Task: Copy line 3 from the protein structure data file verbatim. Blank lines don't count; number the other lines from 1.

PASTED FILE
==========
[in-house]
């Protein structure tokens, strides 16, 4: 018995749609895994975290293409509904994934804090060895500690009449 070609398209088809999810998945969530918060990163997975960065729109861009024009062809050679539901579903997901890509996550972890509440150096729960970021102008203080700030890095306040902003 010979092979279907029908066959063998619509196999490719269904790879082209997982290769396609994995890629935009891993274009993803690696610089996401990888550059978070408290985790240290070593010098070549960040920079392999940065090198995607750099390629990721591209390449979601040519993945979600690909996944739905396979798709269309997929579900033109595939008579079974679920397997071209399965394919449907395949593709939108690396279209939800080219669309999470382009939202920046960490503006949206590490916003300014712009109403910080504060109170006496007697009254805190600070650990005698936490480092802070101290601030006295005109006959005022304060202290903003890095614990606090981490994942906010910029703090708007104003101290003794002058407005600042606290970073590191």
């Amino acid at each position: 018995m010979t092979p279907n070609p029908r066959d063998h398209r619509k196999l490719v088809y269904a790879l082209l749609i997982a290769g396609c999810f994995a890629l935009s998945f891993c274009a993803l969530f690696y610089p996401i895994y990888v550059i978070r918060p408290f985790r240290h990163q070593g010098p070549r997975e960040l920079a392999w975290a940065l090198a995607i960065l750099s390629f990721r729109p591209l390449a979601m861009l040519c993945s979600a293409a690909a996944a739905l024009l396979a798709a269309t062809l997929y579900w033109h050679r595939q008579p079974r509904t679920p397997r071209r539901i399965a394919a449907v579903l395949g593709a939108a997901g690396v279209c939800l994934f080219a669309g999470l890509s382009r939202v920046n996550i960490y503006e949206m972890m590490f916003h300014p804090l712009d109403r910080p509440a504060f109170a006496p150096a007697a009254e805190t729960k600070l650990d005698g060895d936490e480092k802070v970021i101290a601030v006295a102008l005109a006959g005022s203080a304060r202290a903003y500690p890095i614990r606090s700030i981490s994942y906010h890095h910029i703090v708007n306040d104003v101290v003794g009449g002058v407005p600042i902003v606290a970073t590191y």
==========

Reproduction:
């Amino acid at each position: 018995m010979t092979p279907n070609p029908r066959d063998h398209r619509k196999l490719v088809y269904a790879l082209l749609i997982a290769g396609c999810f994995a890629l935009s998945f891993c274009a993803l969530f690696y610089p996401i895994y990888v550059i978070r918060p408290f985790r240290h990163q070593g010098p070549r997975e960040l920079a392999w975290a940065l090198a995607i960065l750099s390629f990721r729109p591209l390449a979601m861009l040519c993945s979600a293409a690909a996944a739905l024009l396979a798709a269309t062809l997929y579900w033109h050679r595939q008579p079974r509904t679920p397997r071209r539901i399965a394919a449907v579903l395949g593709a939108a997901g690396v279209c939800l994934f080219a669309g999470l890509s382009r939202v920046n996550i960490y503006e949206m972890m590490f916003h300014p804090l712009d109403r910080p509440a504060f109170a006496p150096a007697a009254e805190t729960k600070l650990d005698g060895d936490e480092k802070v970021i101290a601030v006295a102008l005109a006959g005022s203080a304060r202290a903003y500690p890095i614990r606090s700030i981490s994942y906010h890095h910029i703090v708007n306040d104003v101290v003794g009449g002058v407005p600042i902003v606290a970073t590191y």